In collaboration with the First Ladies Initiative, and Leaders for Women's Health, NextAid is helping to bring much needed resources and support to the women, girls, and mothers of Africa. In supporting the UN Millennium Development Goal #5 to reduce maternal mortality, NextAid, the First Ladies Initiative, and Leadership for Women's Health have partnered to support maternal health projects in Africa. We have completed the initial assessment and are now in the planning phase for the first pilot center in Sierra Leone. We are working closely with her Excellency, Mrs. Sia Nyama Koroma the First Lady of Sierra Leone and her office in design and implementation of this center.
Birth Waiting Home and Women's Resource Center
Research has shown that mother and infant survival rates depend upon the distance and time a woman must travel to get skilled emergency medical care. Women in developing countries have limited access to health facilities for a wide range of reasons. Often these facilities are too far away or too expensive to travel to when a woman goes into labor. In many rural areas, facilities are nonexistent or unaffordable. We believe that all women are entitled to access quality care before, during, and after childbirth. Birthing homes have been proven to be an effective approach to reducing maternal death by providing a safe haven where pregnant women can live while waiting to give birth.
NextAid is supporting the assessment, design, and planning of this Birth Waiting Home in Mattru Jong, Sierra Leone. In January 2011, an assessment trip was completed by public and maternal health experts. The assessment has shown a clear need for a Birth Waiting Home to be built in the Bonthe (Southern) District, Jong Chiefdom, in the village of Mattru. The shelter will be the first in this district, where pregnant women have difficulty accessing full-care hospitals with the ability to manage difficult deliveries. This Birth Waiting Home will feature a simple dormitory built near the existing hospital, and will also include health education and nutrition programming, child development education, and income-generating activities as part of a Women's Resource Center. The plan is to break ground on the 10-acre donated site later this year. NextAid and our partners are currently raising funds for construction, programming, a solar power system, and water infrastructure.
We anticipate that the center will be approximately 2,500 square feet and will feature:
• Outpatient Prenatal Care
• Inpatient Prenatal Care
• Emergency obstetric stabilization referral and transport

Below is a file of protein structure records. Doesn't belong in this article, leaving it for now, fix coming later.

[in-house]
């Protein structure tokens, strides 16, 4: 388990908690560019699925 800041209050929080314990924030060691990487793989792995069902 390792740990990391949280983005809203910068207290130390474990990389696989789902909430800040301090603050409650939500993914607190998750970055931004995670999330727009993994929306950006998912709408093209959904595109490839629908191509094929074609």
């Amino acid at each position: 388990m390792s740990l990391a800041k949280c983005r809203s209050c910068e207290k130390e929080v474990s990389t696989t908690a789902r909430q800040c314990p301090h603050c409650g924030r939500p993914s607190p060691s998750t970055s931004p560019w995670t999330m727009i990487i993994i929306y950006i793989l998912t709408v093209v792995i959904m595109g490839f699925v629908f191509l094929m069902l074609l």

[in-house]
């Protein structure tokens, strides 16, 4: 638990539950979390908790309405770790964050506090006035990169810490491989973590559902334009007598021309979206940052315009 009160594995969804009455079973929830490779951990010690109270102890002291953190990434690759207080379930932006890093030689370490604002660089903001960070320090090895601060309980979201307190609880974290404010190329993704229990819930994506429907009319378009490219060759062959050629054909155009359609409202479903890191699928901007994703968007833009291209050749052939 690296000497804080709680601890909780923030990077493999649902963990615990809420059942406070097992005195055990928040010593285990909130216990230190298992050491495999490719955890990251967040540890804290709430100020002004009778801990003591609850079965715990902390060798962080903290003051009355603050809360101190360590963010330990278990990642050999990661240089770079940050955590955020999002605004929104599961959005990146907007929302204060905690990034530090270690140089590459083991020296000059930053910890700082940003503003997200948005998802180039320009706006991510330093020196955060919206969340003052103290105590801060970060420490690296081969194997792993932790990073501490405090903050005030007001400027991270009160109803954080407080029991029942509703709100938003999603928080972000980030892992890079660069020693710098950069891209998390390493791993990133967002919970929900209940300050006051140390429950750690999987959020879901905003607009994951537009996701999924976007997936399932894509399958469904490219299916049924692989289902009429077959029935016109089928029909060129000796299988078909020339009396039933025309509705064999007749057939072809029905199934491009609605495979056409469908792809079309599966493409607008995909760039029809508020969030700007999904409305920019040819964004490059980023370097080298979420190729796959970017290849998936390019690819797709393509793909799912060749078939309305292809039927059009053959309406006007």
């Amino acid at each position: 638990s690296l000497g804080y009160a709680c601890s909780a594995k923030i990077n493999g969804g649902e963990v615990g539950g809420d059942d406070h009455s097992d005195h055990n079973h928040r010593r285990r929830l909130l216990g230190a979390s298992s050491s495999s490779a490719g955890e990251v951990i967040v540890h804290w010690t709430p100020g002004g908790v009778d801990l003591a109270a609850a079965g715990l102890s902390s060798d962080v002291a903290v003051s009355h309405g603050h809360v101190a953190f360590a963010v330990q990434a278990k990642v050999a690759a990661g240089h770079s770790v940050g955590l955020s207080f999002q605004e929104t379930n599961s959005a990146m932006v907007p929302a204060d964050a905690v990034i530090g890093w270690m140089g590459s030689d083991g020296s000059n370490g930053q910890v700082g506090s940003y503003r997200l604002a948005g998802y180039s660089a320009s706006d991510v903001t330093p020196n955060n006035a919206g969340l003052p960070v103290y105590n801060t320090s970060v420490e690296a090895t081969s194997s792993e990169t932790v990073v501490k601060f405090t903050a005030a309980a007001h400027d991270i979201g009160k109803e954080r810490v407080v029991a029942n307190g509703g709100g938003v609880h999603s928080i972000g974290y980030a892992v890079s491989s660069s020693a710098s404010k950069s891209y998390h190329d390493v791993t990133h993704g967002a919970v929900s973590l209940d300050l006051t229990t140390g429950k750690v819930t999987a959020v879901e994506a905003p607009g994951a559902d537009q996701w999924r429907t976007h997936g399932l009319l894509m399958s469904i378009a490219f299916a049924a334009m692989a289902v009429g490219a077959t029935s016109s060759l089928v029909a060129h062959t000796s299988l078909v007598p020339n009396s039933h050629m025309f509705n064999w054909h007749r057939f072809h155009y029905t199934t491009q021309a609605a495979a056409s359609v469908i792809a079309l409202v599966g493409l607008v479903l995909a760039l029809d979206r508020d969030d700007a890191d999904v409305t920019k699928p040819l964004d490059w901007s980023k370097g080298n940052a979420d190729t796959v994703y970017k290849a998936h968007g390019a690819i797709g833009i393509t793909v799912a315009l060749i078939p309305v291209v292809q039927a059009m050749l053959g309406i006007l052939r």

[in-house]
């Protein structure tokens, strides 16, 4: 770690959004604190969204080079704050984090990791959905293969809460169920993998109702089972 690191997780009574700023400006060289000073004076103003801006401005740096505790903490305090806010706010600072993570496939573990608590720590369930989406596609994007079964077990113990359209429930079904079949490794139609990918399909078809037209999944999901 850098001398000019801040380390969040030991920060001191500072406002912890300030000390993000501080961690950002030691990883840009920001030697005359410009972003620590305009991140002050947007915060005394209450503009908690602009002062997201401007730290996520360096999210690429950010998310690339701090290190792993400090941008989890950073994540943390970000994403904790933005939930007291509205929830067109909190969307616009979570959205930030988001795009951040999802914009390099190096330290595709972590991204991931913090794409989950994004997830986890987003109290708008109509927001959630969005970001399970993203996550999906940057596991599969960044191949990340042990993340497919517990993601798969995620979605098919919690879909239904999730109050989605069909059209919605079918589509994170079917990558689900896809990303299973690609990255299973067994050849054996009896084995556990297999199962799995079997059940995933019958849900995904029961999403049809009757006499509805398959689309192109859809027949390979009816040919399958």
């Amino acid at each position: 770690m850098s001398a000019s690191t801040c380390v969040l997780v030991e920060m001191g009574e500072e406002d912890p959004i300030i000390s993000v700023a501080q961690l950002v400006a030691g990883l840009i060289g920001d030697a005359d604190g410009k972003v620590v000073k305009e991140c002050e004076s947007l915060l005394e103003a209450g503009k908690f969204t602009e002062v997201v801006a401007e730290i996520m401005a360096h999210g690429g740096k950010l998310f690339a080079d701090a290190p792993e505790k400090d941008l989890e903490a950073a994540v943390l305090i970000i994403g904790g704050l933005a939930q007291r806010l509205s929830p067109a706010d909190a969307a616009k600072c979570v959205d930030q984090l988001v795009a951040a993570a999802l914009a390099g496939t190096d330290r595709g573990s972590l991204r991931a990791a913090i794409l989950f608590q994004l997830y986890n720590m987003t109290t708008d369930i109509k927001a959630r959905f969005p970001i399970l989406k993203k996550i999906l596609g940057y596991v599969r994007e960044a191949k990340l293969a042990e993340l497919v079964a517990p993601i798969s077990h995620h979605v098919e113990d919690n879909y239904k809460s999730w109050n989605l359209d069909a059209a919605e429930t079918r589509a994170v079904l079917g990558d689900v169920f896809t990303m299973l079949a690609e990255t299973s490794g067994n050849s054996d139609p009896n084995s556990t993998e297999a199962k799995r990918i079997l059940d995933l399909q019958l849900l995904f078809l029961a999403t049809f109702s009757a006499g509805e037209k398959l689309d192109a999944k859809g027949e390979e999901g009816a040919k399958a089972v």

• Dormitory lodging for pregnant women
• Educational and income-generating programs
• Counseling and education
• Staff Housing
Where appropriate and feasible, the center will use local materials and labor. It will use natural lighting and ventilation, solar power, and allow for rainwater harvesting systems. NextAid is committed to projects that are environmentally, economically, and socially sustainable.
The statistics around maternal health are sobering:
- A woman in a developing nation faces a one in 76 chance of death from complications relating to pregnancy, compared to one in 8,000 in an industrialized nation.
- Every 90 seconds, a woman dies of pregnancy related complications, totaling close to half million women each year. These deaths leave approximately 2 million children a year motherless. Without their mothers, these children are 5-8 times more likely to die before they get to their first birthday. – White Ribbon Alliance
- Girls are particularly susceptible to childbirth complications. Pregnancy is the leading cause of death for women under 19. Adolescents aged 15 to 19 are twice as likely to die in childbirth as those in their 20s. Girls under 15 are five times as likely to die as those in their 20s. These statistics are especially relevant in developing countries where child marriage is a common and accepted practice. – The Bill and Melinda Gates Foundation
- The maternal mortality rate in Sierra Leone is one of the highest in the world; one in eight women risk dying during pregnancy or childbirth. Less than one in five deliveries in Sierra Leone are carried out in a health facility and less than half of all deliveries have the presence of a skilled birth attendant.
In many areas of Africa, particularly rural villages, women do not have access to the most basic reproductive health services that enable them to plan for a sustainable and healthful family. When a woman dies from childbirth related causes, or as a result of contracting a disease, such as HIV, that goes undiagnosed and treated, children are left motherless, and often completely orphaned without any family support system. The orphan epidemic in Africa is creating an entire generation of children who are the most vulnerable and at risk of exploitation, abuse, and neglect.
Global Maternal Health and Women's Resources
Educate yourself about this critical issue and take action!
The White Ribbon Alliance for Safe Motherhood
The Girl Effect
Mrs. Koroma's Maternal Health Initiative
The First Lady's Initiative